Selection of doses: For the assessment of activity, two dose level were chosen in such a way that, one dose was approximately one-tenth of the maximum dose during acute toxicity studies, and other dose, which was one-fifth of maximum dose (i.e., 200, 400 mg/kg, p.o.).
Indomethacin induced ulcer:
Vehicle control, EMA in doses 200 and 400 mg/kg and ranitidine 50 mg/kg were administered orally for 7 days in their respective groups on the eighth day, experiment was performed by the standard method with some modifications as described by Gupta et al 28. Briefly, wistar albino rats were fasted for 18 hrs and deprived of water for 12 hrs. Again, animals in group 1 received 1% w/v CMC solution, groups 2 and 3 were administered with EMA at the doses of 200 and 400 mg/kg, p.o., respectively, 1 hr before the indomethacin administration (20 mg/kg, p.o.). Group 4 was administered with the reference drug ranitidine (50 mg/kg, p.o.). The animals were sacrificed after 1 hr. Each stomach was then opened along the greater curvature, rinsed with normal saline and examined grossly. Ulcer index was determined using the following scoring system: 0=normal mucosa, 0.5=blushing, 1=spot ulcers, 1.5=haemorrhage streaks, 2= 3 mm <ulcers <5 mm and 2.5=ulcers>5 mm 29.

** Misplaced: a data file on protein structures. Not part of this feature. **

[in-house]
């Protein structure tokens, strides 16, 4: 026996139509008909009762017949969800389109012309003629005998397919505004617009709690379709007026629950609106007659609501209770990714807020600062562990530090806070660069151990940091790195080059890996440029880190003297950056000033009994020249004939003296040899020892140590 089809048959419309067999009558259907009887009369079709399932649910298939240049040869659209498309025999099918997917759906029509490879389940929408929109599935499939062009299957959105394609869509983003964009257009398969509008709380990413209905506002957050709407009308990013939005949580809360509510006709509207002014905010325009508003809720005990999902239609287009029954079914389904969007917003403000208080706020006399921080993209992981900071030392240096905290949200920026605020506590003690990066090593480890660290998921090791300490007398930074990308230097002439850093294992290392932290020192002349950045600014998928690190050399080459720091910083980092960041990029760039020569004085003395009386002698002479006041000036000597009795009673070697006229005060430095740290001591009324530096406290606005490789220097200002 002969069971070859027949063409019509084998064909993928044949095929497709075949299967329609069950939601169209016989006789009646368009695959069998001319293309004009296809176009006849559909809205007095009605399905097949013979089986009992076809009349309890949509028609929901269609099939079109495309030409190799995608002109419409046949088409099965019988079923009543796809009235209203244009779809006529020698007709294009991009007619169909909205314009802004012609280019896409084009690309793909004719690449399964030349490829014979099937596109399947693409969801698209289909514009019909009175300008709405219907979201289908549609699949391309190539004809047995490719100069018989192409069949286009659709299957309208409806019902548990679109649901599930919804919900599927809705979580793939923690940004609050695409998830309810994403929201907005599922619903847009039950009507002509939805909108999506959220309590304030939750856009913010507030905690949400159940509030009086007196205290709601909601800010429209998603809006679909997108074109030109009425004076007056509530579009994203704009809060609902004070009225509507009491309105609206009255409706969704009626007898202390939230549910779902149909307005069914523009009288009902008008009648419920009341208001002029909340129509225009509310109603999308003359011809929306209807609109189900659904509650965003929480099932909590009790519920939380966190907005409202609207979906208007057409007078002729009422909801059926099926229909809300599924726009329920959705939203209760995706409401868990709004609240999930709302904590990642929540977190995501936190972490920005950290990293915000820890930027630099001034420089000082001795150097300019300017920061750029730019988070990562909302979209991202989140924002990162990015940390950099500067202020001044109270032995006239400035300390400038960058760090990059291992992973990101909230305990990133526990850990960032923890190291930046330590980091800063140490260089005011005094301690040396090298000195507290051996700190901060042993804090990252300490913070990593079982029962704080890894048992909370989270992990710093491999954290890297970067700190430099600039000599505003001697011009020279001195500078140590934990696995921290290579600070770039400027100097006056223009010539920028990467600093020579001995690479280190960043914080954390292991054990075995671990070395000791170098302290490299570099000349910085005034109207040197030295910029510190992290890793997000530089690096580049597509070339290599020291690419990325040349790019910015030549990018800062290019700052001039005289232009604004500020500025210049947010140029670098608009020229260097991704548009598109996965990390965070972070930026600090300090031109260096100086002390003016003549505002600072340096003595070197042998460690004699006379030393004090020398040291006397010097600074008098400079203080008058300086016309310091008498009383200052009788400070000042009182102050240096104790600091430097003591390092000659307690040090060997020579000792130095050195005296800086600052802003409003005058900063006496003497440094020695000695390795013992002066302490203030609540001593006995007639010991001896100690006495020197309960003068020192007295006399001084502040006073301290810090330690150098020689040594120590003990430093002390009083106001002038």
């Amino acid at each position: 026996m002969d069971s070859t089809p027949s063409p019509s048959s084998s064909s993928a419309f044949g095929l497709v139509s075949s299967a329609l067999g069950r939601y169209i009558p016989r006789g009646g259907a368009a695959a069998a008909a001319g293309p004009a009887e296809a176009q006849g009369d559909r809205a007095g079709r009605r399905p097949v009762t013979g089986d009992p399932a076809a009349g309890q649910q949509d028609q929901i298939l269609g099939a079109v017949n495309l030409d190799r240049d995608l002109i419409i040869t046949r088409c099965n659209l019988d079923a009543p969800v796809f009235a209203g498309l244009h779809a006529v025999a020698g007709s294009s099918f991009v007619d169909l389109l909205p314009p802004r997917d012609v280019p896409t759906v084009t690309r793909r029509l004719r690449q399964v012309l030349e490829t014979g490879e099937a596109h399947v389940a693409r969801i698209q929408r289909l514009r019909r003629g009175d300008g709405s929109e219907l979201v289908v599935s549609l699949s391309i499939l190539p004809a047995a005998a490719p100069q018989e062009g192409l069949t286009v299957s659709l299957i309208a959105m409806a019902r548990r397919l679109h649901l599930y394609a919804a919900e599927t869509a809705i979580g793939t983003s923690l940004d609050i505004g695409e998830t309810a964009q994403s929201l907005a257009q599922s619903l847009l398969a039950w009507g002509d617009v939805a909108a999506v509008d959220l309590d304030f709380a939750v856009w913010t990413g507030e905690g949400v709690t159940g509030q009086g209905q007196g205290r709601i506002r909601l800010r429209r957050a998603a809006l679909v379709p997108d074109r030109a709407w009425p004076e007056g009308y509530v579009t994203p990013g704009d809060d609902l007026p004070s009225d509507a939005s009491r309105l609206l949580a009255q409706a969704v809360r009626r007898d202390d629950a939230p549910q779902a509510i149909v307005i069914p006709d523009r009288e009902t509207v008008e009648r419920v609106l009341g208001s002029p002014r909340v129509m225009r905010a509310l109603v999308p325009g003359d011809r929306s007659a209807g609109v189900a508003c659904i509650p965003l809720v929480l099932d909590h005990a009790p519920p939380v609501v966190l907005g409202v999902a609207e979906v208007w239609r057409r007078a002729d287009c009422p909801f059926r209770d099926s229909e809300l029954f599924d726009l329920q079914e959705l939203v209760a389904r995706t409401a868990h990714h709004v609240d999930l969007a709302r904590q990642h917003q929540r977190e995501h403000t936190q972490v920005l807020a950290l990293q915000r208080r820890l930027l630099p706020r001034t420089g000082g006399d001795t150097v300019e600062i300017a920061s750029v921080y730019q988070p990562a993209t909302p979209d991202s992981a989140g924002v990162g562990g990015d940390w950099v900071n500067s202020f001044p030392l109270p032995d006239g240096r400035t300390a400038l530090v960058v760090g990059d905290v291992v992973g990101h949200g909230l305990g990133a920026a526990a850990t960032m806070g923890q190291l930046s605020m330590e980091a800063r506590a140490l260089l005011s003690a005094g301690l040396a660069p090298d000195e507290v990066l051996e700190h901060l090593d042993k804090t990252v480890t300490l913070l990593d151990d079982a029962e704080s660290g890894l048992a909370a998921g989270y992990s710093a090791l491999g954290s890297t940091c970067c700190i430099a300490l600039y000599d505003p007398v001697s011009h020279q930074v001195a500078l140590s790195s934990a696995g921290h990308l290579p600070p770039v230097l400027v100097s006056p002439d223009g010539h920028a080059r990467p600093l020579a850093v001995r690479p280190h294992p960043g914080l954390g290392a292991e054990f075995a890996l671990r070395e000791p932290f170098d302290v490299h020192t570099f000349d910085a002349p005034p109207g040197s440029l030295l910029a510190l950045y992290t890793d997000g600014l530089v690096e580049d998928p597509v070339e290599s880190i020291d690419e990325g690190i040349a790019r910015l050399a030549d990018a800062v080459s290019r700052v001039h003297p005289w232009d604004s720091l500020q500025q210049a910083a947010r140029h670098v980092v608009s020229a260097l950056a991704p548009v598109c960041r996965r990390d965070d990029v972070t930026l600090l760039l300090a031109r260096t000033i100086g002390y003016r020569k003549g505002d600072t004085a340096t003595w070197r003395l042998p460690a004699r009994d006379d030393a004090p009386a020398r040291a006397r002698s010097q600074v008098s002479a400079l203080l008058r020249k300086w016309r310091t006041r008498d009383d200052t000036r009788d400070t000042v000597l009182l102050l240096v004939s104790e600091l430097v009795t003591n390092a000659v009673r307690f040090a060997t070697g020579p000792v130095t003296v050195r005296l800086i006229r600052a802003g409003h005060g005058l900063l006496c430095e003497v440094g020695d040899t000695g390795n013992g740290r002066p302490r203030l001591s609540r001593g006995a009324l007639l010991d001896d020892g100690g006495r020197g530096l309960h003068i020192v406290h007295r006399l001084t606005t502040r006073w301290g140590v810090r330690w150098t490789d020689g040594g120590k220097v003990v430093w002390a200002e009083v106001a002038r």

Effect of extract on liver:
The functioning of liver was assayed by evaluating the Alanine transaminase (ALT), Aspartate transaminase (AST), Alkaline phosphatise (ALP), Total protein, Albumin, Bilirubin direct and Bilirubin total.
Estimation of non-protein sulfhydryl content in stomach tissues:
All groups of rats treated were utilised to estimate the reduced glutathione (GSH) content in stomach tissues as non-protein sulfhydryls according to the method described by Sedlak et al 30. Glandular segment from each stomach was homogenised in 5ml ice-cold 0.02M EDTA solution
Aliquots (4 ml) of tissue homogenate were mixed with 3.2 ml of distilled water and 0.8 ml of 50% (w/v) trichloroacetic acid in glass tubes and centrifuged at 3000 rpm for 15 min, 2 ml supernatant was mixed with 4ml Tris buffer (0.4 M, pH 8.9) and 5,5ʹ-dithio-bis (2-nitrobenzoic acid) (DTNB; 0.01 M) was added. After shaking the reaction mixture, its absorbance was measured at 412 nm within 5 min of the addition of DTNB against blank with no homogenate.
Estimation of gastric wall mucus:
Gastric wall mucus was determined according to the method of Corne et al 31. The glandular segment from stomach was removed, weighed and incubated in tubes containing 1% Alcian blue solution (0.16M sucrose in 0.05M sodium acetate, pH 5.8) for 2 hrs. The Alcian blue binding extract was centrifuged and the absorbency of supernatant was measured at 498 nm. The quantity of Alcian blue extracted (µg/g of glandular tissue) was then calculated.
The samples of stomach from different groups were preserved in 10% buffered formalin and processed for routine paraffin block preparation. Sections of thickness of about 5µm were cut and stained with haematoxylin and eosin.